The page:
Tesla Demands Return to Obama Fueling Restrictions, Reasons Obvious

Matt Posky
by Matt Posky

Tesla is demanding the reinstatement of a 2016 Obama regulation that more than doubles penalties for manufacturers who fail to adhere to fuel efficiency requirements. Gee, I wonder why it would do such a thing.

While focusing on the environment is an admirable endeavor, much of the discussion surrounding environmentalism on the corporate level really skirts around the periphery of Scamville. Elon Musk is no fool and understands that the more stringent regulations are enacted against his competitors, the more desperate they will be to buy up Tesla’s mountain of carbon credits. With a little help from the government, electric-vehicle companies can effectively bankrupt their more-traditional rivals while earning a nice payday for themselves. In fact, Tesla has only managed to become a profitable company because of this practice.

That’s not an attempt to bash the automaker, either. EVs are still rather costly to produce, haven’t yet achieved parity with fuel burners, and many have argued they would fail without government assistance. We’ve even seen countless startups wither and die in China as the government began pulling subsidies. Starting an automotive company is insanely difficult and building one that’s an affront to established industry players is borderline impossible. Props to Tesla for making the world work on its behalf through carbon credits and tax subsidies.

But the company is starting to look all grown up, making this whole deal look a lot less cute. Tesla stock remains extremely desirable and it’s officially become a global automaker. How much more help does it seriously deserve? Tesla Inc. reeled in over $3.3 billion from regulatory credits over the last three years. Roughly half of that came in from 2020 and was the only way to keep the company from operating at a loss. Meanwhile, its automotive arm is starting to see serious gains (thanks largely to its global expansion), and corporate leadership has claimed this will be sufficient in keeping it afloat, especially since it sees the carbon credit game becoming less profitable over time. The company claims it doesn’t need to sell credits to be profitable anymore, but you had better believe it’s still going to make use of them.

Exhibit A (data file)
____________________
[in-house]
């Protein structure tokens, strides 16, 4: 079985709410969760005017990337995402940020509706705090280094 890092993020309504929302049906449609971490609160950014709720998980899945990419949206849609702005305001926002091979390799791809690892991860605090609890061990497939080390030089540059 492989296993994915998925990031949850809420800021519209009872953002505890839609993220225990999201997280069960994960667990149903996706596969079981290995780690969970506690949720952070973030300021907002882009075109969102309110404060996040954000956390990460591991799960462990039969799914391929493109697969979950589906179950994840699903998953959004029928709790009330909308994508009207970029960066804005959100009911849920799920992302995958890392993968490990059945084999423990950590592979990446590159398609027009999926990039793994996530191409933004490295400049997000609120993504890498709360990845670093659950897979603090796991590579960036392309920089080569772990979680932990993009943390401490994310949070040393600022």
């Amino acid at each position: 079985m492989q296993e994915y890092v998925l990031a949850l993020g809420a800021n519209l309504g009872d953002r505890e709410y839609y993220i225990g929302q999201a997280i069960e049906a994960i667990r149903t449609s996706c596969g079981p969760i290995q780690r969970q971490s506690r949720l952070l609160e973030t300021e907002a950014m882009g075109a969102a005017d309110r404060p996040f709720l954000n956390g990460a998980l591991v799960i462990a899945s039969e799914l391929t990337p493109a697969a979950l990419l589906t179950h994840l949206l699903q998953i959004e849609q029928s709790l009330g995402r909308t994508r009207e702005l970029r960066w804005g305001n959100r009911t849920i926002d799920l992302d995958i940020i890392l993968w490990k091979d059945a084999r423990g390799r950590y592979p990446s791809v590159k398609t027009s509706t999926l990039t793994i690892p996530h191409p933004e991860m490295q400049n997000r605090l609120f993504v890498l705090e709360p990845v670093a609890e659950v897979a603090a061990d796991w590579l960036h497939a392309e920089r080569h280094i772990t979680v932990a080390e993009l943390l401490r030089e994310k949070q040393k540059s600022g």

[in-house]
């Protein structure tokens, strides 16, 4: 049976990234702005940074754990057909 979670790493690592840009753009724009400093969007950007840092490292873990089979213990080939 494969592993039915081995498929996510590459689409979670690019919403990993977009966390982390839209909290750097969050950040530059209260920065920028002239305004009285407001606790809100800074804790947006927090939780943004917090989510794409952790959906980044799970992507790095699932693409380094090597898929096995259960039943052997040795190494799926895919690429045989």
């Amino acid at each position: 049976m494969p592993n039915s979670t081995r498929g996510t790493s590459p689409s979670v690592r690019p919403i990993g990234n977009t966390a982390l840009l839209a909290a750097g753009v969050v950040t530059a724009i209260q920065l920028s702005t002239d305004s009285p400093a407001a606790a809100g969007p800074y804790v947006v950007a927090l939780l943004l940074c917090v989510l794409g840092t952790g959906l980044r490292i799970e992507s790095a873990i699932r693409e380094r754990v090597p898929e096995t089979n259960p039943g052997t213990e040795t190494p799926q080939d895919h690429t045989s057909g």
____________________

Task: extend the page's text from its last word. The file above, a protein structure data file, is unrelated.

According to Bloomberg, Tesla has asked a federal appeals court in New York permission to join an appeal by the Natural Resources Defense Council and the Sierra Club. The group seeks to undo laws enacted by the previous administration they believed weakened the Corporate Average Fuel Economy (CAFE) standards.

From Bloomberg:

The court hasn’t yet ruled on whether Tesla can join the case.

“The previous Administration’s egregious action presents a situation as extraordinary as it is unjustified and inflicts immediate and irreparable injury on Tesla and the public,” the Palo Alto, California-based company said in a brief filed March 4 with the Second U.S. Circuit Court of Appeals.

Tesla, whose cars generate no emissions, claimed the Trump administration’s rule harms it by devaluing the credits it’s permitted to sell other companies because it exceeds CAFE standards.

We’d like to take this opportunity to let anyone reading now that all EVs absolutely generate emissions when being manufactured (and shipped) and will continue to do so depending on how you’re sourcing the electricity. Meanwhile, President Joe Biden has ordered a complete review of the existing emissions rules. The National Highway Traffic Safety Administration said it expects to have it completed within the next six months.

[Image: JL IMAGES/Shutterstock]

Matt Posky
Matt Posky